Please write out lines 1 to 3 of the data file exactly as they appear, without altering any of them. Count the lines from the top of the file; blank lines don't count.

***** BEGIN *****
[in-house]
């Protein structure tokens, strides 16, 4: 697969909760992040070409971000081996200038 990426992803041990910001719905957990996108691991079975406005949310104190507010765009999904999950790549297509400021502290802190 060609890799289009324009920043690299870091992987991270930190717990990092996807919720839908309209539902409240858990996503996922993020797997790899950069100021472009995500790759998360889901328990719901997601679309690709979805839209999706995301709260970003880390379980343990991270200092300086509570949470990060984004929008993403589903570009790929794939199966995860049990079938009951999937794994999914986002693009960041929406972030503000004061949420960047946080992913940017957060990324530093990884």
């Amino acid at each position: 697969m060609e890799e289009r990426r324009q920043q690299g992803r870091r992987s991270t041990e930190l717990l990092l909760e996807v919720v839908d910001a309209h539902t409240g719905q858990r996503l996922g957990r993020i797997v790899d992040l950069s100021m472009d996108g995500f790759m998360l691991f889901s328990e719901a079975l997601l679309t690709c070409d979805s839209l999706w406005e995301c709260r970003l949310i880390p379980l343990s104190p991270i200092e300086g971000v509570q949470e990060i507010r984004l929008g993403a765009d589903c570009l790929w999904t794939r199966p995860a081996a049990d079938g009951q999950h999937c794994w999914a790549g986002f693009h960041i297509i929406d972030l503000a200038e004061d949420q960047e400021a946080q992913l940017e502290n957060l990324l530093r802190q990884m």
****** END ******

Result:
[in-house]
């Protein structure tokens, strides 16, 4: 697969909760992040070409971000081996200038 990426992803041990910001719905957990996108691991079975406005949310104190507010765009999904999950790549297509400021502290802190 060609890799289009324009920043690299870091992987991270930190717990990092996807919720839908309209539902409240858990996503996922993020797997790899950069100021472009995500790759998360889901328990719901997601679309690709979805839209999706995301709260970003880390379980343990991270200092300086509570949470990060984004929008993403589903570009790929794939199966995860049990079938009951999937794994999914986002693009960041929406972030503000004061949420960047946080992913940017957060990324530093990884």
């Amino acid at each position: 697969m060609e890799e289009r990426r324009q920043q690299g992803r870091r992987s991270t041990e930190l717990l990092l909760e996807v919720v839908d910001a309209h539902t409240g719905q858990r996503l996922g957990r993020i797997v790899d992040l950069s100021m472009d996108g995500f790759m998360l691991f889901s328990e719901a079975l997601l679309t690709c070409d979805s839209l999706w406005e995301c709260r970003l949310i880390p379980l343990s104190p991270i200092e300086g971000v509570q949470e990060i507010r984004l929008g993403a765009d589903c570009l790929w999904t794939r199966p995860a081996a049990d079938g009951q999950h999937c794994w999914a790549g986002f693009h960041i297509i929406d972030l503000a200038e004061d949420q960047e400021a946080q992913l940017e502290n957060l990324l530093r802190q990884m």